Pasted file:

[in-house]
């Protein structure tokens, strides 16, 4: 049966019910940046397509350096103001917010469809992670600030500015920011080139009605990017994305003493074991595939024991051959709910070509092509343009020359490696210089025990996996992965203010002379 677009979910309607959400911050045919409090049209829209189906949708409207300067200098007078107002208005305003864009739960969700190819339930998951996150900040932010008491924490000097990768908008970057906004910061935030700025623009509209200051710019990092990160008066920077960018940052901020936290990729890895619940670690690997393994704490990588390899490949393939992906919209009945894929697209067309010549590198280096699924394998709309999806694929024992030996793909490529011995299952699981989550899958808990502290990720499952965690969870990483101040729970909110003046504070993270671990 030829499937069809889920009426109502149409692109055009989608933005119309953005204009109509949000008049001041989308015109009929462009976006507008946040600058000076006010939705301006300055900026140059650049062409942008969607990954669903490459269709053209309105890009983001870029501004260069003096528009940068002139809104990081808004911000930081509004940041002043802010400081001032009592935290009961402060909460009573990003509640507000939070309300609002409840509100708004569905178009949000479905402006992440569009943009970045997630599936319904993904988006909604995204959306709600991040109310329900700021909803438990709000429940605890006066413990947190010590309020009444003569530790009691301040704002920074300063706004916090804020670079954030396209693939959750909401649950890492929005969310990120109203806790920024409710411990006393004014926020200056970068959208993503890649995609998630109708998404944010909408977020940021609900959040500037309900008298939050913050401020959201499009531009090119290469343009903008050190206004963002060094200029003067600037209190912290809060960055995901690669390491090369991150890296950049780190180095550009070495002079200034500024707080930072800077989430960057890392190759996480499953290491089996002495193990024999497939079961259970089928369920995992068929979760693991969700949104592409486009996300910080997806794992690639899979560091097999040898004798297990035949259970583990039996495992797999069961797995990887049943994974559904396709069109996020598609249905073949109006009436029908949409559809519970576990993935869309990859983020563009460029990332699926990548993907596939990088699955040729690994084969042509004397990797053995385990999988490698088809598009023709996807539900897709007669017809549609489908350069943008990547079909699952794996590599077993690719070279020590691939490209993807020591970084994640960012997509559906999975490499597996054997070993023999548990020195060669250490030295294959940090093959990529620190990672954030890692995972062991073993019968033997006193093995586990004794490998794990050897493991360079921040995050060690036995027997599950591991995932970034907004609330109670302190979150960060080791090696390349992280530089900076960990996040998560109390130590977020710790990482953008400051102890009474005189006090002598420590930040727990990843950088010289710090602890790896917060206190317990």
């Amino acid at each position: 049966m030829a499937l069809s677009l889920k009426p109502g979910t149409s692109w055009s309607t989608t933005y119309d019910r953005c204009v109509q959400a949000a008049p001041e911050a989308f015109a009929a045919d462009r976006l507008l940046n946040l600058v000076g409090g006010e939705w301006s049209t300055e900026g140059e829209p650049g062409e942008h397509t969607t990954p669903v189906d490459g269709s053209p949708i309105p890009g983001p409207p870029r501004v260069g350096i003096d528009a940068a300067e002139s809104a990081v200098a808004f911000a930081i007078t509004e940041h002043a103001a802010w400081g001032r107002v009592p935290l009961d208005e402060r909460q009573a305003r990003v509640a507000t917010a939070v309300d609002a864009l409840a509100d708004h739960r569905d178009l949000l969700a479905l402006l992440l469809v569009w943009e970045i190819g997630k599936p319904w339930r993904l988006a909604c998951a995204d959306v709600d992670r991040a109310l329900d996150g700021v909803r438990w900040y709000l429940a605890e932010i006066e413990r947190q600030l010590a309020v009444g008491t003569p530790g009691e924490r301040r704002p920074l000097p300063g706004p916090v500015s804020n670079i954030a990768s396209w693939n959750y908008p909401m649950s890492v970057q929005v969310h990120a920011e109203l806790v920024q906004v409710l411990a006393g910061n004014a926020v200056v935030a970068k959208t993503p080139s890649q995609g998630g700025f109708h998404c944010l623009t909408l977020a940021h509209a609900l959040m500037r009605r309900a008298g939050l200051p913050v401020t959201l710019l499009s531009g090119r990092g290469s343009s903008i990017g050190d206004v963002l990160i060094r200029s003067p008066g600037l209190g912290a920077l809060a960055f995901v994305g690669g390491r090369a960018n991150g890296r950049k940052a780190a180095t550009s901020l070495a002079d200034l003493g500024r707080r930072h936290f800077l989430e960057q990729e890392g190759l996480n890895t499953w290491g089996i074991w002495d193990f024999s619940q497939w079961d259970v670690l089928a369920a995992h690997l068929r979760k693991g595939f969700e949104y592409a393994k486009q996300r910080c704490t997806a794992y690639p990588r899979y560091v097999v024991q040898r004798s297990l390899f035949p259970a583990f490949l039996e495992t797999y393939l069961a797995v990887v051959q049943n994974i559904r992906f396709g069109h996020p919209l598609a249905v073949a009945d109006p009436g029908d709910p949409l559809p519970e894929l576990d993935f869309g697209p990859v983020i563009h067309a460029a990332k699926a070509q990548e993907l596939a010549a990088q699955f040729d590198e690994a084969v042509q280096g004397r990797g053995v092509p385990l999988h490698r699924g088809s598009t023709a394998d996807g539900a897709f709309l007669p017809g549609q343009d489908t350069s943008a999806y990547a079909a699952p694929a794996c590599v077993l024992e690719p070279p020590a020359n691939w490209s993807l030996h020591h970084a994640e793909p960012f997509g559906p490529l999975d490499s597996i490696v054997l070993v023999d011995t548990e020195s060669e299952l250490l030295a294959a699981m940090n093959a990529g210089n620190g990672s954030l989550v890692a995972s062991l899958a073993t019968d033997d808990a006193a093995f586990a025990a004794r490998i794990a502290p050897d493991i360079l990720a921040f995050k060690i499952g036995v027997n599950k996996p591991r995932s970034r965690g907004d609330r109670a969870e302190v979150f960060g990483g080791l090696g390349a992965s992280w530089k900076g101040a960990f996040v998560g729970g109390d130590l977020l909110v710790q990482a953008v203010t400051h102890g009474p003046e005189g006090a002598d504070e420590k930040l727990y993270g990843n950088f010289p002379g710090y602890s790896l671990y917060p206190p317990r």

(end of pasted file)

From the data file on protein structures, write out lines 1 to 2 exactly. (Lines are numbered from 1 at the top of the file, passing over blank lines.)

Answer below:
[in-house]
């Protein structure tokens, strides 16, 4: 049966019910940046397509350096103001917010469809992670600030500015920011080139009605990017994305003493074991595939024991051959709910070509092509343009020359490696210089025990996996992965203010002379 677009979910309607959400911050045919409090049209829209189906949708409207300067200098007078107002208005305003864009739960969700190819339930998951996150900040932010008491924490000097990768908008970057906004910061935030700025623009509209200051710019990092990160008066920077960018940052901020936290990729890895619940670690690997393994704490990588390899490949393939992906919209009945894929697209067309010549590198280096699924394998709309999806694929024992030996793909490529011995299952699981989550899958808990502290990720499952965690969870990483101040729970909110003046504070993270671990 030829499937069809889920009426109502149409692109055009989608933005119309953005204009109509949000008049001041989308015109009929462009976006507008946040600058000076006010939705301006300055900026140059650049062409942008969607990954669903490459269709053209309105890009983001870029501004260069003096528009940068002139809104990081808004911000930081509004940041002043802010400081001032009592935290009961402060909460009573990003509640507000939070309300609002409840509100708004569905178009949000479905402006992440569009943009970045997630599936319904993904988006909604995204959306709600991040109310329900700021909803438990709000429940605890006066413990947190010590309020009444003569530790009691301040704002920074300063706004916090804020670079954030396209693939959750909401649950890492929005969310990120109203806790920024409710411990006393004014926020200056970068959208993503890649995609998630109708998404944010909408977020940021609900959040500037309900008298939050913050401020959201499009531009090119290469343009903008050190206004963002060094200029003067600037209190912290809060960055995901690669390491090369991150890296950049780190180095550009070495002079200034500024707080930072800077989430960057890392190759996480499953290491089996002495193990024999497939079961259970089928369920995992068929979760693991969700949104592409486009996300910080997806794992690639899979560091097999040898004798297990035949259970583990039996495992797999069961797995990887049943994974559904396709069109996020598609249905073949109006009436029908949409559809519970576990993935869309990859983020563009460029990332699926990548993907596939990088699955040729690994084969042509004397990797053995385990999988490698088809598009023709996807539900897709007669017809549609489908350069943008990547079909699952794996590599077993690719070279020590691939490209993807020591970084994640960012997509559906999975490499597996054997070993023999548990020195060669250490030295294959940090093959990529620190990672954030890692995972062991073993019968033997006193093995586990004794490998794990050897493991360079921040995050060690036995027997599950591991995932970034907004609330109670302190979150960060080791090696390349992280530089900076960990996040998560109390130590977020710790990482953008400051102890009474005189006090002598420590930040727990990843950088010289710090602890790896917060206190317990």